Is Anger Leading to Emotional Eating?
October 29, 2020

I have always been a crier. It doesn’t really matter what the emotion is, I well up. What I realised though, is that when I feel negative emotions I’m more likely to cry. Especially when I feel angry or frustrated, when I feel that I am not listened to or when I am on the receiving end of criticism, warranted or not.

I remember a particularly embarrassing moment at work when I was trying to explain to a senior manager what it was like to work for the toxic lunatic who was my manager. I have talked about this before, friends especially know the story, but it was the kick I needed to quit my corporate job. She was a nightmare manager who wouldn’t let me do my job, wouldn’t allow me to manage my team and then ask me if I am incapable of managing my team alone when I ran decisions by her. It was a dark time.

“As I sat down to talk to her the floodgates opened”

The senior manager flew in from the USA to try to find out why 6 people resigned in a two week period. As I sat down to talk to her the floodgates opened and the months of harassment, bullying, verbal slights, pressure and stress just came pouring out. She sat open mouthed as I told her all of the things that this toxic woman had put me and my team through. Not just me by the way, the entire team of managers who looked after all of the teams in the department.

I’m sure for her it was like drinking from a firehose. I unloaded everything including the time that she stood in front of the entire support team (about 50 of us) and told us we had no bonus and that we were paid too much for our jobs as it was so be grateful we have employment. Yeah, that happened. I carried a lot of anger with me during that time but I hadn’t yet learned to deal with anger in a healthy way, rather than numbing it with carbs.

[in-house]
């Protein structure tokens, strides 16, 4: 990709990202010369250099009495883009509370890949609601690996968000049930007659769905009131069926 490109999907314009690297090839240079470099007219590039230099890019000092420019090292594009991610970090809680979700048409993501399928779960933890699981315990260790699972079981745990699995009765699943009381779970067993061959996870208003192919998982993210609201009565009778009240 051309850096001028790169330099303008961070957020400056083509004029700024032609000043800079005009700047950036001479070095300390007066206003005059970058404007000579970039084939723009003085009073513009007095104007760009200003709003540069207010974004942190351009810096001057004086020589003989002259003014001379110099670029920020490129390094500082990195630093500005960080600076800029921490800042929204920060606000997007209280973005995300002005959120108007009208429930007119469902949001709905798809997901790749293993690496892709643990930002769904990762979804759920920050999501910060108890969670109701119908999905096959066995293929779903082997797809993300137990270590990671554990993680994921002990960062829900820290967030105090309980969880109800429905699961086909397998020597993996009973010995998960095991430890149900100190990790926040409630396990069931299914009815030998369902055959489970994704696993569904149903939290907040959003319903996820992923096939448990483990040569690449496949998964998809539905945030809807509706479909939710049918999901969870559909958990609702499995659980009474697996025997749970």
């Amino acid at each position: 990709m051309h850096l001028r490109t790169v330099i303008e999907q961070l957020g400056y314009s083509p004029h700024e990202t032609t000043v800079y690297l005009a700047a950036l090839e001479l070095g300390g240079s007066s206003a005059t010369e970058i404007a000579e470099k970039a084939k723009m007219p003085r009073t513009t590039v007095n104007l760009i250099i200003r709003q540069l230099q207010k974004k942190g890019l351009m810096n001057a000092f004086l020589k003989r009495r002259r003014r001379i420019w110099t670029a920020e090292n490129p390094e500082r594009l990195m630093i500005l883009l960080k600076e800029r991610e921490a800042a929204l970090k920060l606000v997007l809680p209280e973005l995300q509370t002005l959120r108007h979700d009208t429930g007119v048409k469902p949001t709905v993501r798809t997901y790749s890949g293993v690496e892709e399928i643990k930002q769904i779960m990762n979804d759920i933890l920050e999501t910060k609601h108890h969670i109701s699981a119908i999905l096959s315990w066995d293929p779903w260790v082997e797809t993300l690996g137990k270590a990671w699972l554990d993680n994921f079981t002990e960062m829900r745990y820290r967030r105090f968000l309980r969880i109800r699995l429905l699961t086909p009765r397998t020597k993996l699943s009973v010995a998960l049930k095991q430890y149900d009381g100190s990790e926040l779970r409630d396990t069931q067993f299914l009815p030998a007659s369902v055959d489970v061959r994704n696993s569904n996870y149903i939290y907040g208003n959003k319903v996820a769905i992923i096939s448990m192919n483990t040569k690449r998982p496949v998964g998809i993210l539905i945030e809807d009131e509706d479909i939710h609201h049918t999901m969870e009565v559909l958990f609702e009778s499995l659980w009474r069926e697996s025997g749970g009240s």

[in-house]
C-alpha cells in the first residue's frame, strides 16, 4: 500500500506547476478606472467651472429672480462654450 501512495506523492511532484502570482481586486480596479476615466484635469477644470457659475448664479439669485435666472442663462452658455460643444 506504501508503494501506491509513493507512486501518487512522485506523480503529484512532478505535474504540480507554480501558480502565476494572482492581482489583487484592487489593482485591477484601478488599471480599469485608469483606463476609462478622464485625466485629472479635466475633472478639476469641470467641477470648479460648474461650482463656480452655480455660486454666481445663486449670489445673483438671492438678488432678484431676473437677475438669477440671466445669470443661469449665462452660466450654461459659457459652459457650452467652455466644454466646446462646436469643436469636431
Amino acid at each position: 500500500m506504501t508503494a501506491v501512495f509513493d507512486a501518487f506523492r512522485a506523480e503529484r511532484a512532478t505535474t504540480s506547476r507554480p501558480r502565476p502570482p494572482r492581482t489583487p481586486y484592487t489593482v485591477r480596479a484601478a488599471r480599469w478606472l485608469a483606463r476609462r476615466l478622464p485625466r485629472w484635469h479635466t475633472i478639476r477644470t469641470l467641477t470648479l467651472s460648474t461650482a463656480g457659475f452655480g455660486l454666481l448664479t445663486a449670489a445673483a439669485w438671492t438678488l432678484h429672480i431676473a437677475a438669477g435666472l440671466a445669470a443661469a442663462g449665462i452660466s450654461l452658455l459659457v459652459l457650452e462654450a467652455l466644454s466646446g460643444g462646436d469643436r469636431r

Anger is basically tied to unmet needs. I was frustrated, powerless and felt insignificant and my only outlet for these feelings was 1. Crying and 2. Eating carbs. I did manage to restrict myself to peanuts and dark chocolate to stay keto but still, overeating keto carbs is still not a healthy way to deal with the emotions.

Through my journey to stop self-sabotage I’ve learned a few ways to deal with the immediate feelings of anger that work so well that they stop me wanting to emotionally eat. Here are a few tools you can use too:

  1. Take a few deep breaths. May seem simple but slowing your heart rate and breathing by taking a few deep breaths will help you get the anger back under control.
  2. Identify the thoughts. What are you thinking, have you got a judgement about the other person?
  3. What is the unmet need that you have? Do you feel like you don’t have a voice, a choice or some other restriction?
  4. Voice the need to the other person or talk to someone else about the situation if your anger isn’t directed at a person.

Clearing and unblocking your negative emotions is the single most powerful thing you can do to stop emotional eating. I know it’s hard to imagine that something so simple can be so transformative but it is. It’s worked for me and for over 50 women who have gone through The Whole 360 program. This stuff works. Try my free Negative Emotionals exercise sheet

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